Forces of accelerating change in America are driven both by technology and demographics. Christophe Difo and Sean Prophet discuss yet another incident of police racism, and Trump’s backlash against anti-racism training for US Government employees. We also discuss our new computer-generated announcer voice, and the implications of the technological singularity for the future of jobs and our political system. Specifically how automation has been leading the world inexorably for hundreds of years toward redistributionist socialism, and increased economic integration through trade.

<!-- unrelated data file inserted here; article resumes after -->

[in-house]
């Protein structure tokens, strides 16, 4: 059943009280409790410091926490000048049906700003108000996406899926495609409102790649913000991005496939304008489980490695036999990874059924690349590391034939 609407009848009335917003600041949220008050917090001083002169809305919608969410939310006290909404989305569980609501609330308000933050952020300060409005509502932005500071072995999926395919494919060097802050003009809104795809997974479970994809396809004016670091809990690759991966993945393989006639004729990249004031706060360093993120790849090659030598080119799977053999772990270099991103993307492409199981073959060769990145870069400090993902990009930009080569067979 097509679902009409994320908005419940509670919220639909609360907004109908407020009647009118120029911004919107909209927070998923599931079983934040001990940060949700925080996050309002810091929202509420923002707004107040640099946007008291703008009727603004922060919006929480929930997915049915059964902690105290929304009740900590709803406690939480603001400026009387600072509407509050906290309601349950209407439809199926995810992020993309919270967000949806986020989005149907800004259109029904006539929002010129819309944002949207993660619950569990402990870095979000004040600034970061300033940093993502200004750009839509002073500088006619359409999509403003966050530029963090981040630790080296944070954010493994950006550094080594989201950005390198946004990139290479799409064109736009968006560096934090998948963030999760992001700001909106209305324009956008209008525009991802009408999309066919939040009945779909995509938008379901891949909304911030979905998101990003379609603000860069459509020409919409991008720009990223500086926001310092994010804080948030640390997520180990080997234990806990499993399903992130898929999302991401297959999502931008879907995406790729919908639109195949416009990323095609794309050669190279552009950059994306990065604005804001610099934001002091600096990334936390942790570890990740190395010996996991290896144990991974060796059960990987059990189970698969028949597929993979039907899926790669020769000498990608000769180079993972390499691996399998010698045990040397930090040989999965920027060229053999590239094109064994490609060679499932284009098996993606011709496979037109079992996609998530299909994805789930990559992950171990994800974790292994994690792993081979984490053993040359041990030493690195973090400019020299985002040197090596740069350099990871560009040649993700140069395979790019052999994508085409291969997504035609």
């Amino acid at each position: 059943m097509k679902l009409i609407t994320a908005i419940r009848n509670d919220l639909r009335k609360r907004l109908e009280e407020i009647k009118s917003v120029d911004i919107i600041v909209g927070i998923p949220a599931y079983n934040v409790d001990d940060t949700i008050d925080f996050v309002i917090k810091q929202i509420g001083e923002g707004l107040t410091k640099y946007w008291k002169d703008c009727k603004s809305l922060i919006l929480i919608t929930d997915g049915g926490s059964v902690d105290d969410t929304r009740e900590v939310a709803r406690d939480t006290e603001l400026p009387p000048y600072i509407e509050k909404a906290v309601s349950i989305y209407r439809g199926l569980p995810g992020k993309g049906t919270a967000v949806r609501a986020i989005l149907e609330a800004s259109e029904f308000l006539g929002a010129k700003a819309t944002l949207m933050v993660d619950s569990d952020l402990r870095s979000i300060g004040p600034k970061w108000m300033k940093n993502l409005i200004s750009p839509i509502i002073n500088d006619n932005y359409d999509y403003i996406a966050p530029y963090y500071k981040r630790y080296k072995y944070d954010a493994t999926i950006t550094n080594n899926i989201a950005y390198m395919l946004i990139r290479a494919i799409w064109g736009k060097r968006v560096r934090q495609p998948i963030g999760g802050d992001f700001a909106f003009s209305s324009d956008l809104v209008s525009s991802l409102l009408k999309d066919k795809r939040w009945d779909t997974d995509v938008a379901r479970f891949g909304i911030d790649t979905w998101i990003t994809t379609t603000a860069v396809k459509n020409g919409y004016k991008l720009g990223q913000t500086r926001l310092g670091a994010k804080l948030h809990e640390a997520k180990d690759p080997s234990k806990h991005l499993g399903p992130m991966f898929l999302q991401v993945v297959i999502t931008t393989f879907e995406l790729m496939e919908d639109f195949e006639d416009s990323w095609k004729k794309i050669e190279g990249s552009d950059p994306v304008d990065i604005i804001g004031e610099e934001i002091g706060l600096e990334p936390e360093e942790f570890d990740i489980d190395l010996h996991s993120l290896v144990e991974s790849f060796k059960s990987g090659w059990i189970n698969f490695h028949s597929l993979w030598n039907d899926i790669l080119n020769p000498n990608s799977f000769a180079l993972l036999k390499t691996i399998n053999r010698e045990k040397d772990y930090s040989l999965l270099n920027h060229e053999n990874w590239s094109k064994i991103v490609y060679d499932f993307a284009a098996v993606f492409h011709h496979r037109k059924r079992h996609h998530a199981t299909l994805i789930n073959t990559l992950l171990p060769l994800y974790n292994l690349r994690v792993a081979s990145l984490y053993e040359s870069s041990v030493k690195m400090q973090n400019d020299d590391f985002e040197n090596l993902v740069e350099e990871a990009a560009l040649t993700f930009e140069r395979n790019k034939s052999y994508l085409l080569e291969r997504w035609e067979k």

The term “singularity” as introduced by Ray Kurzweil in his 2005 book, “The Singularity is Near,” represents a convergence of trends that is so powerful that it’s impossible to predict with any degree of clarity what might lie beyond it. A corollary of the singularity concept is that the faster change accelerates toward a singularity, the greater will be the social resistance to that change. This resistance is at least a partial explanation for the rise of Trumpism.
As an example of the kind of stark choices we face as a planet going forward, we focus on the Star Trek Deep Space Nine episode, “Past Tense,” parts 1 and 2, in the later part of our conversation. All this leads us to believe that the 2020 election is looking more and more like a political singularity, an event of pivotal importance to our civilization, beyond which we cannot foresee outcomes, with any degree of clarity.